- The Washington Times - Monday, June 4, 2007

Hunger in America leads to $90 billion a year in societal costs, such as mental-health problems that may arise when people miss too many meals, a study says.

“We realize that there are some 35 million people in our country that are at risk of hunger or going hungry every day,” said Stephen J. Brady, president of Sodexho Foundation, which commissioned the report, “The Economic Cost of Domestic Hunger.”

“It’s important to inform the public debate and help the public understand that fact and put it into terms that are meaningful,” he said.

The report estimates that the nation spends $14.5 billion a year on charitable anti-hunger efforts, such as food banks, local feeding programs and volunteer expenses. It also calculates that $66.8 billion is spent each year fighting depression, anxiety and other aspects of poor health that can accompany food insecurity, as well as $9.2 billion caused by hunger-related school dropouts and absenteeism at work.

The report concludes that boosting anti-hunger spending by an additional $10 billion to $12 billion a year is cost-effective and could even “virtually end hunger” in America.

“We ought to debate this,” said J. Larry Brown, founding director of the Center on Hunger and Poverty at Brandeis University and lead author of the report, “because if we’re right, we’re spending far more by letting hunger exist than it would cost to end it.”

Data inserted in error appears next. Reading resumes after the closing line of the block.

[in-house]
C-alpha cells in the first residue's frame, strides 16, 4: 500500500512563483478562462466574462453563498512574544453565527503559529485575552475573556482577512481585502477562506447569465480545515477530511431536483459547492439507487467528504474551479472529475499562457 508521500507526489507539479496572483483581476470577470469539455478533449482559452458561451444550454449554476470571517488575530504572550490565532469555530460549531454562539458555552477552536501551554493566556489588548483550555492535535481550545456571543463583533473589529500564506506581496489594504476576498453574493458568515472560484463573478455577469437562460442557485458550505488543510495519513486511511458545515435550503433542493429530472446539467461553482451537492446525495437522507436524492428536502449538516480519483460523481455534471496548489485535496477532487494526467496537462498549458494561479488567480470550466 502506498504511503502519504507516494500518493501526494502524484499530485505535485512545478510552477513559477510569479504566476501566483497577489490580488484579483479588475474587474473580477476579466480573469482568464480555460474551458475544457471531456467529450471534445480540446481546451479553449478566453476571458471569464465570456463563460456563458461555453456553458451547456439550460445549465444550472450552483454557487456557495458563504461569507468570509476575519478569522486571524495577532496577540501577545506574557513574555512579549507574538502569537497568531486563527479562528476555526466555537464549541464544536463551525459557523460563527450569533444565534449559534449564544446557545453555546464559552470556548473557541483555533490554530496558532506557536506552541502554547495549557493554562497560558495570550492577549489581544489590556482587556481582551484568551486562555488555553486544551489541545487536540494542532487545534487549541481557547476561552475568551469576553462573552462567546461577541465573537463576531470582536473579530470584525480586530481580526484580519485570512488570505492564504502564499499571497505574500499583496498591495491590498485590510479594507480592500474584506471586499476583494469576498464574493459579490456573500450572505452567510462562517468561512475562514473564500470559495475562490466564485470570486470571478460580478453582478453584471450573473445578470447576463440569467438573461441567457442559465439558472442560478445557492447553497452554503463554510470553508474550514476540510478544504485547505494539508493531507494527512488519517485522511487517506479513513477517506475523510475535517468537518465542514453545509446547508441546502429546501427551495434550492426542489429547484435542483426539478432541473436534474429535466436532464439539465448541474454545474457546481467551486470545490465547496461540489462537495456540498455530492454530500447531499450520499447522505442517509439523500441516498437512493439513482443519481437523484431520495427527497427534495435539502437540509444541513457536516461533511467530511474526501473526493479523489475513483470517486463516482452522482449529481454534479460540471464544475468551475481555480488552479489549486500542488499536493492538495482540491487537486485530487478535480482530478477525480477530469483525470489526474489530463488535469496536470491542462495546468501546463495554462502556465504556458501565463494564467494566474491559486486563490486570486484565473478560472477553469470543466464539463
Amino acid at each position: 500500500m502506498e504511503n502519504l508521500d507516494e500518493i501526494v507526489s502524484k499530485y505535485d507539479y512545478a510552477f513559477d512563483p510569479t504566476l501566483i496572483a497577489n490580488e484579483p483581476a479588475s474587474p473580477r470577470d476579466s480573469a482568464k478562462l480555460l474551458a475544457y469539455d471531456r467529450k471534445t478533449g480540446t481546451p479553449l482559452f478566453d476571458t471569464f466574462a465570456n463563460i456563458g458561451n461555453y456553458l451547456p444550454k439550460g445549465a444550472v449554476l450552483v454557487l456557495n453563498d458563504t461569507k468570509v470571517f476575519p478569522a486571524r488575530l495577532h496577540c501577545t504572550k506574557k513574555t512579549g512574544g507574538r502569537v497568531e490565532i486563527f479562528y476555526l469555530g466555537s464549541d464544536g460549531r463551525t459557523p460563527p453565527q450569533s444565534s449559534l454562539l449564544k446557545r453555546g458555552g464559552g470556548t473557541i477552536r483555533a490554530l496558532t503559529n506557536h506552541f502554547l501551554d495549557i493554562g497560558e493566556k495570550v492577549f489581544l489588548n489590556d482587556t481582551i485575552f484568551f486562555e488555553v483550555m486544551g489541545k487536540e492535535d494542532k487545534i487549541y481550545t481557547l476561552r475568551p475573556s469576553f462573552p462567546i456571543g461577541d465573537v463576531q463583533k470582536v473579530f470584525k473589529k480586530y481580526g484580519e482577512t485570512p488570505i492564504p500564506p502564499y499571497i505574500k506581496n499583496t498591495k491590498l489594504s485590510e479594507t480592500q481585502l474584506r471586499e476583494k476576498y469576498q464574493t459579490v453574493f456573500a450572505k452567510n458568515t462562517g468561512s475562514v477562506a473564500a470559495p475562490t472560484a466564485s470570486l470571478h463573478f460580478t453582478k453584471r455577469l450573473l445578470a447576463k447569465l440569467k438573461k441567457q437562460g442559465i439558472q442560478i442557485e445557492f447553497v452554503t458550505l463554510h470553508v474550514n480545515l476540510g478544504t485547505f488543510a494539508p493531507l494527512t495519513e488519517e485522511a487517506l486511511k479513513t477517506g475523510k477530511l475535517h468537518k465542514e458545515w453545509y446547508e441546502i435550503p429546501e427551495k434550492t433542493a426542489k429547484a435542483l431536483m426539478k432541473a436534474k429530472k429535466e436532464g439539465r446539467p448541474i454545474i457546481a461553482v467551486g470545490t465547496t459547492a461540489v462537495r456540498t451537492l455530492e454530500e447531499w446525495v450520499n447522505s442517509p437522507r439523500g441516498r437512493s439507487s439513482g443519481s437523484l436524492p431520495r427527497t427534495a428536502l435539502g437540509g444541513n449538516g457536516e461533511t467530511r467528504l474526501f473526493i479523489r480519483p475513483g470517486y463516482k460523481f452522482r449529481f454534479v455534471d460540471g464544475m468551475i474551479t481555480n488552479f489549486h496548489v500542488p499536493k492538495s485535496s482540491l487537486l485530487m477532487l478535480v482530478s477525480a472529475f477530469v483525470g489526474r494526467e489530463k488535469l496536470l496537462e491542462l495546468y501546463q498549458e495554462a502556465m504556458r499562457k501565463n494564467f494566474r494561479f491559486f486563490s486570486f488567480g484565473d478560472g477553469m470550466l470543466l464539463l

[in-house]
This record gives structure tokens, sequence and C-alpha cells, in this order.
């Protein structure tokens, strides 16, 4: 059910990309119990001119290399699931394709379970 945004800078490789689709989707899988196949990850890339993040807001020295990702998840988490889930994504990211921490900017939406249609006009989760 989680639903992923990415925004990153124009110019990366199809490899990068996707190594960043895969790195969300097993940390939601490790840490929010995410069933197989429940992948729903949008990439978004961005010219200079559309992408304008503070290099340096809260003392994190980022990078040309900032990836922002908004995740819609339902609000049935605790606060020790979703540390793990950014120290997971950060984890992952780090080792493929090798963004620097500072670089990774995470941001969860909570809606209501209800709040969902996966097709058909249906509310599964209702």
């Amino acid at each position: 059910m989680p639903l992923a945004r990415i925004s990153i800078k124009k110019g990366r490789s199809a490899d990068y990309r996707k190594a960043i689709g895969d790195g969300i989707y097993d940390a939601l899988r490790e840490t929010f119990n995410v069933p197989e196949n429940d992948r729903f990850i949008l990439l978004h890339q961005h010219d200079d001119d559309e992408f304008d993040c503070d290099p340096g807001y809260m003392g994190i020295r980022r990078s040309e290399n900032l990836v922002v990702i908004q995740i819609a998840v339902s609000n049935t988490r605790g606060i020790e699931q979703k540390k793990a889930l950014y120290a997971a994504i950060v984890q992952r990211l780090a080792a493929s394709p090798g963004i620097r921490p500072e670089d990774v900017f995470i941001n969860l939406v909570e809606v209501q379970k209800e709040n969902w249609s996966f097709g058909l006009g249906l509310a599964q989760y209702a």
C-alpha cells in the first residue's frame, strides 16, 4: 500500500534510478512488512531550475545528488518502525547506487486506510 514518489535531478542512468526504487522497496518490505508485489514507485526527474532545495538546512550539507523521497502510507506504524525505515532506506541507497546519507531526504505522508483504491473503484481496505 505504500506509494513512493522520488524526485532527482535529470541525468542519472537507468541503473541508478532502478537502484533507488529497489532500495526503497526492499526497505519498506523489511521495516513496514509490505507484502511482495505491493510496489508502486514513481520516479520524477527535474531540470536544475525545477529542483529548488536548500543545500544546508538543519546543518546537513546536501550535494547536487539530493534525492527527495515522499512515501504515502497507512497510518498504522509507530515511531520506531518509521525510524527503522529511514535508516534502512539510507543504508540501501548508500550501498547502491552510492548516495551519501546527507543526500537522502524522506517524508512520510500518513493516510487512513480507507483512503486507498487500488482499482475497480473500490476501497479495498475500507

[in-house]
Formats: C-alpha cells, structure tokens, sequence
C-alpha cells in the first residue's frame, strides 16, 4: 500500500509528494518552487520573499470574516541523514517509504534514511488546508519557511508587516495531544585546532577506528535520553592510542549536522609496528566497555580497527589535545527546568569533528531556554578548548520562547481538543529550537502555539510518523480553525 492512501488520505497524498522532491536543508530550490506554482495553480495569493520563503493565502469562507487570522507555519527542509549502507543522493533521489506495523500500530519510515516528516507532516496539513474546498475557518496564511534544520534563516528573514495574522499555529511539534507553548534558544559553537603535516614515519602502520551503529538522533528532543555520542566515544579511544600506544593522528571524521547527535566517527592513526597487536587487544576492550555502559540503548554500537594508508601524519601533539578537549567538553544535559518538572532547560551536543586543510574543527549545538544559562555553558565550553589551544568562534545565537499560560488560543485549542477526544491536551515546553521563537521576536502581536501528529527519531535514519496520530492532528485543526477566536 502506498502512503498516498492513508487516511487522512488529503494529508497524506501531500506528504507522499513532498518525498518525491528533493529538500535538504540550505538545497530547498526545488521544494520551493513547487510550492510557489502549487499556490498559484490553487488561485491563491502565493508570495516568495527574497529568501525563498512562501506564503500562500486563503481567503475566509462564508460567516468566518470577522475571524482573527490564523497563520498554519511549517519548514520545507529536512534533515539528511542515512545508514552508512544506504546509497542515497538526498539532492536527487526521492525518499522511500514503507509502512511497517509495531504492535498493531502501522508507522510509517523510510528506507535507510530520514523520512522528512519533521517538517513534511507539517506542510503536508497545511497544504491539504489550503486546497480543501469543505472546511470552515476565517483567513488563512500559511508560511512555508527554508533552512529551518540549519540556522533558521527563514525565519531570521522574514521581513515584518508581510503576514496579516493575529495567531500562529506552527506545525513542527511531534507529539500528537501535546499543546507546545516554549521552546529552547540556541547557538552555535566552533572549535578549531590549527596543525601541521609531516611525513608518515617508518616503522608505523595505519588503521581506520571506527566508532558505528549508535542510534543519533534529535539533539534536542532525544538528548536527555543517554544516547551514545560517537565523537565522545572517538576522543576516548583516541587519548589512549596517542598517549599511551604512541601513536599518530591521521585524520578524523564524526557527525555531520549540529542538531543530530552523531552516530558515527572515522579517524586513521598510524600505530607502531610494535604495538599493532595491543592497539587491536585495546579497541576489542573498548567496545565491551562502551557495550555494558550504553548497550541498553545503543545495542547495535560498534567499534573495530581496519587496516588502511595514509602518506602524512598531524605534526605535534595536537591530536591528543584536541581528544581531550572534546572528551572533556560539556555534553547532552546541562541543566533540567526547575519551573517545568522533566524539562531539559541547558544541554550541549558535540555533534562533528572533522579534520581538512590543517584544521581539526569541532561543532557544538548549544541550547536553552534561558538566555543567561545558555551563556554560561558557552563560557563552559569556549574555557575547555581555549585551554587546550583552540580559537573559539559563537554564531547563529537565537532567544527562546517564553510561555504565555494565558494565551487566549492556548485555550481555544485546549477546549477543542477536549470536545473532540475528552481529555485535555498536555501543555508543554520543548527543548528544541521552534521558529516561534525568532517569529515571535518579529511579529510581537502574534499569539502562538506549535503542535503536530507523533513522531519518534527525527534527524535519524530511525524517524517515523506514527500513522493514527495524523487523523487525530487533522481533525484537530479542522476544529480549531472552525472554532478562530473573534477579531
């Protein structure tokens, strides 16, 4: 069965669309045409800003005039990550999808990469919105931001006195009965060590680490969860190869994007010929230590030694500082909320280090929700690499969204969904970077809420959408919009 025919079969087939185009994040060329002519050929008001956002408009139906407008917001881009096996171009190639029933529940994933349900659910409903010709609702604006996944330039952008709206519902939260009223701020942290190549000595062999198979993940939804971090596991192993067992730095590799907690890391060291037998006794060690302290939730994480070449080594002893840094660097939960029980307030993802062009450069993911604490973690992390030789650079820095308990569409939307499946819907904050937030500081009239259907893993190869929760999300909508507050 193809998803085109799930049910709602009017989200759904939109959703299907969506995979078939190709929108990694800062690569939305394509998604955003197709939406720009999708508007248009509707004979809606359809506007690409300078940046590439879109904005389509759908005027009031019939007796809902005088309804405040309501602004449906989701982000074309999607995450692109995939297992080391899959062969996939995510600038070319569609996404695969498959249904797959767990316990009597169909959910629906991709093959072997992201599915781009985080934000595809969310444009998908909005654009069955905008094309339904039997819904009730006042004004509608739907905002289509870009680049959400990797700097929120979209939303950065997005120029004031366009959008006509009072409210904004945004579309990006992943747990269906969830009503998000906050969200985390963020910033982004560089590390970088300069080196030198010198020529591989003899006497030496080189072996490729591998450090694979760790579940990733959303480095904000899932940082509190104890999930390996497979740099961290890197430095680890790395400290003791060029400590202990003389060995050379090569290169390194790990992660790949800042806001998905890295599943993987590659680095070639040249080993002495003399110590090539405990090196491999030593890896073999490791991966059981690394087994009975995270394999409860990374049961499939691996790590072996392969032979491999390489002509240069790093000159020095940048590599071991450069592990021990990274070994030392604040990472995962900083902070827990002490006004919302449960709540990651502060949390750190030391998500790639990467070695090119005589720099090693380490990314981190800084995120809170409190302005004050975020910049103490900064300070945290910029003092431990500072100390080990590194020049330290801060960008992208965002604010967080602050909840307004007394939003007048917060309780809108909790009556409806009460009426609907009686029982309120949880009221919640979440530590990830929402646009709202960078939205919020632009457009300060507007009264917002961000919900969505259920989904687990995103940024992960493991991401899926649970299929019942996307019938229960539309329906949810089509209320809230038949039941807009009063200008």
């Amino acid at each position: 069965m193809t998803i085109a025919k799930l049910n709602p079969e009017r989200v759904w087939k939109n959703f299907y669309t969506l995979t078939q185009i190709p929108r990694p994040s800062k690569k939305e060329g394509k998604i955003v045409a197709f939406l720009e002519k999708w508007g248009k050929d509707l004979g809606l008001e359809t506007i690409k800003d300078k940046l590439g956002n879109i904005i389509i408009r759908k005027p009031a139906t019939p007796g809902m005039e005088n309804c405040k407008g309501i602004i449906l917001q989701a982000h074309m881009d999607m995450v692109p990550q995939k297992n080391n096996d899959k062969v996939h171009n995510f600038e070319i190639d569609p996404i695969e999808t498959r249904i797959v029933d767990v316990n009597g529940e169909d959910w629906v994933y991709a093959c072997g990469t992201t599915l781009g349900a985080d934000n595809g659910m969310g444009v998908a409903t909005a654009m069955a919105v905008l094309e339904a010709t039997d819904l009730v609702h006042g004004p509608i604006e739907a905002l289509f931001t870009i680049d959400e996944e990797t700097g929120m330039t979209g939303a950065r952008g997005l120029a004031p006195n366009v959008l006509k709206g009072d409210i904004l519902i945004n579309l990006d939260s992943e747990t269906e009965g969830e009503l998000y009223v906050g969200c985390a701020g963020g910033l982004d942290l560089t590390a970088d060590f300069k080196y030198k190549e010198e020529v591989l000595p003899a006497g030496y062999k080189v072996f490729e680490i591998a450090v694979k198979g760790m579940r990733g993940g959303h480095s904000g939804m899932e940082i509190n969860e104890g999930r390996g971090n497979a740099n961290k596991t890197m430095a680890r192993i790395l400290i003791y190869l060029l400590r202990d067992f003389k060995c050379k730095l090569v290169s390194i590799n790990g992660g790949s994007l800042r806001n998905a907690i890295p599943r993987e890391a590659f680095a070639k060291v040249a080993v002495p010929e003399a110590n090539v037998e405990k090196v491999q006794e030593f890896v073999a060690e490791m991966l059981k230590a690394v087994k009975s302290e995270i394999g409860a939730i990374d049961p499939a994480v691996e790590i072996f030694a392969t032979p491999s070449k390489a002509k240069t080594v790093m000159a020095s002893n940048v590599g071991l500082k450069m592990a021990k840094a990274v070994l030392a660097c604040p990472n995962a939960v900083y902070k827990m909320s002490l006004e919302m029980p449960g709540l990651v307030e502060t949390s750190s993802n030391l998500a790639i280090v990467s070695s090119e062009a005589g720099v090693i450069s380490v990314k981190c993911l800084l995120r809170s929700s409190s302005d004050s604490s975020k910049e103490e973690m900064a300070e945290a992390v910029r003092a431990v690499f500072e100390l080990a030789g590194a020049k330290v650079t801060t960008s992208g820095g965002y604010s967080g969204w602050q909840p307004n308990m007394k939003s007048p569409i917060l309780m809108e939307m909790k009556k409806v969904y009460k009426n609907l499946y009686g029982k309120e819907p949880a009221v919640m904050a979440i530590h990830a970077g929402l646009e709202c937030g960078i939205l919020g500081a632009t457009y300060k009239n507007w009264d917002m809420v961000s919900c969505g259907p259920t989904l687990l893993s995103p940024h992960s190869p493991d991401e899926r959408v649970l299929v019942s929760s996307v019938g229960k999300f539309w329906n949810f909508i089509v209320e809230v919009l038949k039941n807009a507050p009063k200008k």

The reported $90 billion cost burden does not include major public nutrition programs. According to the U.S. Department of Agriculture, federal spending on food-assistance programs totaled nearly $53 billion in fiscal 2006, a 4 percent increase from the previous year and the sixth year in a row that spending rose. The food-stamp program, which served nearly 27 million people in 2006, accounted for $33 billion in federal spending.

Robert Rector, senior research fellow for domestic policy at the Heritage Foundation, said the Sodexho report “detracts” rather than adds to understanding and that “there is no significant long-term hunger in this country.”

“The principal nutrition-related health problem facing poor Americans is obesity,” he said. “Families that are in chaos and turmoil will have temporary food shortages, along with hundreds of other problems. It does not mean that the food shortage is the principal cause of everything that’s wrong in the family.”

The food-stamp program is up for renewal this year and several politicians, including Oregon Gov. Theodore R. Kulongoski and Rep. Jim McGovern of Massachusetts, both Democrats, have highlighted the need for increased anti-hunger spending by attempting to live on $3-a-day food-stamp allotments. Critics have chided the politicians, noting that food stamps are intended to augment — not comprise — a family’s normal food budget.

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